New Yorkers have been warned to limit their outdoor activities as smoke from wildfires in Canada wafts through much of the northeastern United States.
Air quality in the state is currently “unhealthy,” according to the Environmental Protection Agency, with a murky fog hovering over landmarks like the Statue of Liberty and Times Square.
More than 150 wildfires erupted on Tuesday, forcing more than 100,000 people to evacuate, as wildfires broke out unusually early and intensely in Quebec, Canada.
Many of the fires are said to have been caused by lightning strikes.
U.S. officials said residents with heart and lung disease, the elderly and children should limit their outdoor activities, and everyone else should reduce the amount of activity and exercise.
The New York, New Jersey, Pennsylvania, and Washington, DC areas are among the states with “unhealthy” fine particulate matter (PM 2.5) readings.
Canada’s largest city, Toronto, has also warned residents about air quality, and visitors to the CN Tower were met with a dull orange hue instead of clear skies in early summer.
An eerie fog hung over the New York Yankees-Chicago White Sox game on Tuesday night.
Canada’s capital, Ottawa, has issued an even more severe aviation alert, which authorities have rated as category 10 or higher, indicating “very high risk”.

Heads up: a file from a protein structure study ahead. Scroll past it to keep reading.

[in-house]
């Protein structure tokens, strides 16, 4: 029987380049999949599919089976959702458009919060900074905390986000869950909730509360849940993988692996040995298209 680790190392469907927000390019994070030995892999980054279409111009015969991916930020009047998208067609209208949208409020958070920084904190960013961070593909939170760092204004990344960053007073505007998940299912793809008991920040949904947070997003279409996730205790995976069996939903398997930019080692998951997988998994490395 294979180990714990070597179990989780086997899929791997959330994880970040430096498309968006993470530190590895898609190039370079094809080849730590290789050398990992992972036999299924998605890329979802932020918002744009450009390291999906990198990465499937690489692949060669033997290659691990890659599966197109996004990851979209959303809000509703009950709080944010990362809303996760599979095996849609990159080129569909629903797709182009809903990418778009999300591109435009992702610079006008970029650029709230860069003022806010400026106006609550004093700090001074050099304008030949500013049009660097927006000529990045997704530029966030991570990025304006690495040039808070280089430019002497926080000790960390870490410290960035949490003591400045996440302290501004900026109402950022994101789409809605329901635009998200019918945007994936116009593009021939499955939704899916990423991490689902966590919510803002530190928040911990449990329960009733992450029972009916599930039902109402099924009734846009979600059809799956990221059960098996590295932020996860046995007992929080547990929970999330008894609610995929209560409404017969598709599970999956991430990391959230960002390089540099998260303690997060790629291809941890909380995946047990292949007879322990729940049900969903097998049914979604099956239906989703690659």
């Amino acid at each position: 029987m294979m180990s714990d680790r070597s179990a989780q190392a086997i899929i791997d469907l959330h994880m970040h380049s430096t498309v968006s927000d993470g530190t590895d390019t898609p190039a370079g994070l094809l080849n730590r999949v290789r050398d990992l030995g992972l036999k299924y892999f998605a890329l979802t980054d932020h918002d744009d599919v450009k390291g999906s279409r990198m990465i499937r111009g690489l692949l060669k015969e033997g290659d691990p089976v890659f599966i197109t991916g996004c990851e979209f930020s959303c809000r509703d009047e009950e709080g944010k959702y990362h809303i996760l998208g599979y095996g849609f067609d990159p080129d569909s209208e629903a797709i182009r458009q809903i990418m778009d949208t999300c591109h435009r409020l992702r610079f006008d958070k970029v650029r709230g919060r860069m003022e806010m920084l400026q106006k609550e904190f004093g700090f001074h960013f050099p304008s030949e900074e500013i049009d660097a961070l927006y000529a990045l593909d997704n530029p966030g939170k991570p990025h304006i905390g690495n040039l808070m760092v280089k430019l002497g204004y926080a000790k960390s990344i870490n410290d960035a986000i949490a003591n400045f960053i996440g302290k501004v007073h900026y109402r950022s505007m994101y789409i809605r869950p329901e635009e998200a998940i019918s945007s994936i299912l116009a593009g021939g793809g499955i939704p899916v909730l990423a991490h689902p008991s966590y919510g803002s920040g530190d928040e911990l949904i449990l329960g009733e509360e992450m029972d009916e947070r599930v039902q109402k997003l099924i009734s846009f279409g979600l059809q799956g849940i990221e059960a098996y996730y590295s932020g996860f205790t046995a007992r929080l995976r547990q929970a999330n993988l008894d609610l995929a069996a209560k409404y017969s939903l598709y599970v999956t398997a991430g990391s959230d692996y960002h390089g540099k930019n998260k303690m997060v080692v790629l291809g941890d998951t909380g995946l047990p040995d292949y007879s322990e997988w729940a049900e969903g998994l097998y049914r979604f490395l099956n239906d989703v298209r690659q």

Wildfires are common in western Canada, but more than 110 are said to have gone out of control in eastern Canada this year, with major blazes raging.
Some 3.3 million hectares have already been burned, about 13 times the 10-year average, and more than 120,000 people have been displaced.
The remote Quebec town of Sibougamau, with a population of about 7,500, was the latest to begin evacuations late Tuesday.
What are the risks from contamination?
Particulate matter, known as PM 2.5, is about 1/30th the width of a human hair and can travel great distances.
It can irritate your throat and lungs, making conditions like asthma and heart disease worse. Particles can also hurt your eyes and nose.
Children can be especially sensitive because their lungs are still developing and they breathe in more air per unit of body weight. Older people may struggle more than others.
Where does PM2.5 pollution come from?
It comes primarily from vehicle exhaust, but also includes other activities that burn fuels such as coal and wood, such as forest fires and grass fires.
How can we mitigate risk?
Try to avoid exercising or exercising outdoors. If you must go out, consider wearing an N95 face mask to reduce your exposure.
Keep windows, doors, and fireplaces closed, and run your air conditioner on the recirculation setting. Installing an air purifier in your home can also help especially vulnerable people.
“We are, of course, following all this moment by moment,” said Quebec Premier François Legault.
“Looking at the situation across Quebec, there are still some areas of concern.”
He said the Abitibi-Themiscumming area in northwestern Quebec was of particular concern.
The United States, Mexico, France and South Africa have also deployed firefighters, but it is likely that the fires will be more difficult to extinguish with no rain expected soon.
https://news.sky.com/story/new-york-issues-air-quality-alert-as-smoke-from-canadian-wildfires-shrouds-landmarks-12898084 Canada issues air quality alert as smoke from wildfires blankets landmarks | World News